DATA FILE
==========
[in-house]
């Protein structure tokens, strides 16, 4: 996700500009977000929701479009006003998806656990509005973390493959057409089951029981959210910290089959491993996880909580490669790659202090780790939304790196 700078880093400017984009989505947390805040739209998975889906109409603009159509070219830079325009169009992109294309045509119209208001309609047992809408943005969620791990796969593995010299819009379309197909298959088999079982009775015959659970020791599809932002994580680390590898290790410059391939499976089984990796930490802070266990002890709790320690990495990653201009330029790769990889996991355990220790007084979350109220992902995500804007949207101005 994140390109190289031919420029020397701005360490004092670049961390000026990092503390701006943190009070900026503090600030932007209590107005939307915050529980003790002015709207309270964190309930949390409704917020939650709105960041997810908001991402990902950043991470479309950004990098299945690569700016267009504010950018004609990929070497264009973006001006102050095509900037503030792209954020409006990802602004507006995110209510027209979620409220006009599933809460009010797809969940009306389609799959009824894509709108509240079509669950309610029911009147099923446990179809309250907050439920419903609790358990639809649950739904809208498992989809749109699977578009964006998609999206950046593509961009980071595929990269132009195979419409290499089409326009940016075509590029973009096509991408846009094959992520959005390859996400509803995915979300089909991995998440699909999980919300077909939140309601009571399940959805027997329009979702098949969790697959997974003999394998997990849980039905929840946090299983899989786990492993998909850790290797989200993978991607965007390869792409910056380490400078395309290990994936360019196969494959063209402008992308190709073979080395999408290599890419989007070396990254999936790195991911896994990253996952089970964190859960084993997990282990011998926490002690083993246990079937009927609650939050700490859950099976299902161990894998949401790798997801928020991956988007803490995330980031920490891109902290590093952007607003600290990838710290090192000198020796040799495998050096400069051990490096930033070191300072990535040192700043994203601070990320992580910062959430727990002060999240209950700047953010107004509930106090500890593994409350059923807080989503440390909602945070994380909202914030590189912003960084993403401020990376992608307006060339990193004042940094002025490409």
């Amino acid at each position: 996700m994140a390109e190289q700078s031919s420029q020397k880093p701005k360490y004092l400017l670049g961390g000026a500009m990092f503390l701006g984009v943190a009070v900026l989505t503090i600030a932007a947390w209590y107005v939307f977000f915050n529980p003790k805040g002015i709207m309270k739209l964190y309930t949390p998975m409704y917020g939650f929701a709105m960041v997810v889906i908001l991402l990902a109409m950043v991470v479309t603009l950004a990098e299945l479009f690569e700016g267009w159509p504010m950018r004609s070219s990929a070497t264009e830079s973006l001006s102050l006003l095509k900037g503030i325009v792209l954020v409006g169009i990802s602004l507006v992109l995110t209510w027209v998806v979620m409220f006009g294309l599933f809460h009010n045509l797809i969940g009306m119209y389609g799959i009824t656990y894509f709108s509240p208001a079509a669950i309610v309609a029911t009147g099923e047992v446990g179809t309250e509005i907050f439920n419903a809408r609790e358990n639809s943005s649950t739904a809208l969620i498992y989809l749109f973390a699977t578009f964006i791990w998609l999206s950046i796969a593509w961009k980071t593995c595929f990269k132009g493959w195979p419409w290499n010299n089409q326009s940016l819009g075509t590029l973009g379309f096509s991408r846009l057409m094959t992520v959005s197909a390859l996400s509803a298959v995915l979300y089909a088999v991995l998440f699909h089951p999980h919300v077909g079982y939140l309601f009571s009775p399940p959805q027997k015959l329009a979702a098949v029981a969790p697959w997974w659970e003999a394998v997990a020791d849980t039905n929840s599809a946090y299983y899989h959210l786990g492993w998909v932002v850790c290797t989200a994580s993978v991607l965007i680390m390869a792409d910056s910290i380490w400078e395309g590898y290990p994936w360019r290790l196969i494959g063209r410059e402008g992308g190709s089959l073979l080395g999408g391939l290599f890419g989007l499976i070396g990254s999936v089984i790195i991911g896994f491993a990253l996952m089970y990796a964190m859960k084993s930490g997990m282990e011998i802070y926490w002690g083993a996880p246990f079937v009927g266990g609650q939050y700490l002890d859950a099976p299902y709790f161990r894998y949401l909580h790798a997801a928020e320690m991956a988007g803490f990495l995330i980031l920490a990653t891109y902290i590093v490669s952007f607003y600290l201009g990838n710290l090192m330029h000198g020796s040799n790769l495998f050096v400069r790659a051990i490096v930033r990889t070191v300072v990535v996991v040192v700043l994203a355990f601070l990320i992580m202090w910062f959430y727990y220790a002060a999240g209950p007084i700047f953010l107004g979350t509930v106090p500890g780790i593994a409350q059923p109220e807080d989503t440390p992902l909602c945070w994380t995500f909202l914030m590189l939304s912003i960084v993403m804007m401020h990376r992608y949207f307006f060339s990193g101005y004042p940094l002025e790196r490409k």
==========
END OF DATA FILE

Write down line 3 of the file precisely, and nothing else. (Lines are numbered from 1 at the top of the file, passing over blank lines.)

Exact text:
């Amino acid at each position: 996700m994140a390109e190289q700078s031919s420029q020397k880093p701005k360490y004092l400017l670049g961390g000026a500009m990092f503390l701006g984009v943190a009070v900026l989505t503090i600030a932007a947390w209590y107005v939307f977000f915050n529980p003790k805040g002015i709207m309270k739209l964190y309930t949390p998975m409704y917020g939650f929701a709105m960041v997810v889906i908001l991402l990902a109409m950043v991470v479309t603009l950004a990098e299945l479009f690569e700016g267009w159509p504010m950018r004609s070219s990929a070497t264009e830079s973006l001006s102050l006003l095509k900037g503030i325009v792209l954020v409006g169009i990802s602004l507006v992109l995110t209510w027209v998806v979620m409220f006009g294309l599933f809460h009010n045509l797809i969940g009306m119209y389609g799959i009824t656990y894509f709108s509240p208001a079509a669950i309610v309609a029911t009147g099923e047992v446990g179809t309250e509005i907050f439920n419903a809408r609790e358990n639809s943005s649950t739904a809208l969620i498992y989809l749109f973390a699977t578009f964006i791990w998609l999206s950046i796969a593509w961009k980071t593995c595929f990269k132009g493959w195979p419409w290499n010299n089409q326009s940016l819009g075509t590029l973009g379309f096509s991408r846009l057409m094959t992520v959005s197909a390859l996400s509803a298959v995915l979300y089909a088999v991995l998440f699909h089951p999980h919300v077909g079982y939140l309601f009571s009775p399940p959805q027997k015959l329009a979702a098949v029981a969790p697959w997974w659970e003999a394998v997990a020791d849980t039905n929840s599809a946090y299983y899989h959210l786990g492993w998909v932002v850790c290797t989200a994580s993978v991607l965007i680390m390869a792409d910056s910290i380490w400078e395309g590898y290990p994936w360019r290790l196969i494959g063209r410059e402008g992308g190709s089959l073979l080395g999408g391939l290599f890419g989007l499976i070396g990254s999936v089984i790195i991911g896994f491993a990253l996952m089970y990796a964190m859960k084993s930490g997990m282990e011998i802070y926490w002690g083993a996880p246990f079937v009927g266990g609650q939050y700490l002890d859950a099976p299902y709790f161990r894998y949401l909580h790798a997801a928020e320690m991956a988007g803490f990495l995330i980031l920490a990653t891109y902290i590093v490669s952007f607003y600290l201009g990838n710290l090192m330029h000198g020796s040799n790769l495998f050096v400069r790659a051990i490096v930033r990889t070191v300072v990535v996991v040192v700043l994203a355990f601070l990320i992580m202090w910062f959430y727990y220790a002060a999240g209950p007084i700047f953010l107004g979350t509930v106090p500890g780790i593994a409350q059923p109220e807080d989503t440390p992902l909602c945070w994380t995500f909202l914030m590189l939304s912003i960084v993403m804007m401020h990376r992608y949207f307006f060339s990193g101005y004042p940094l002025e790196r490409k």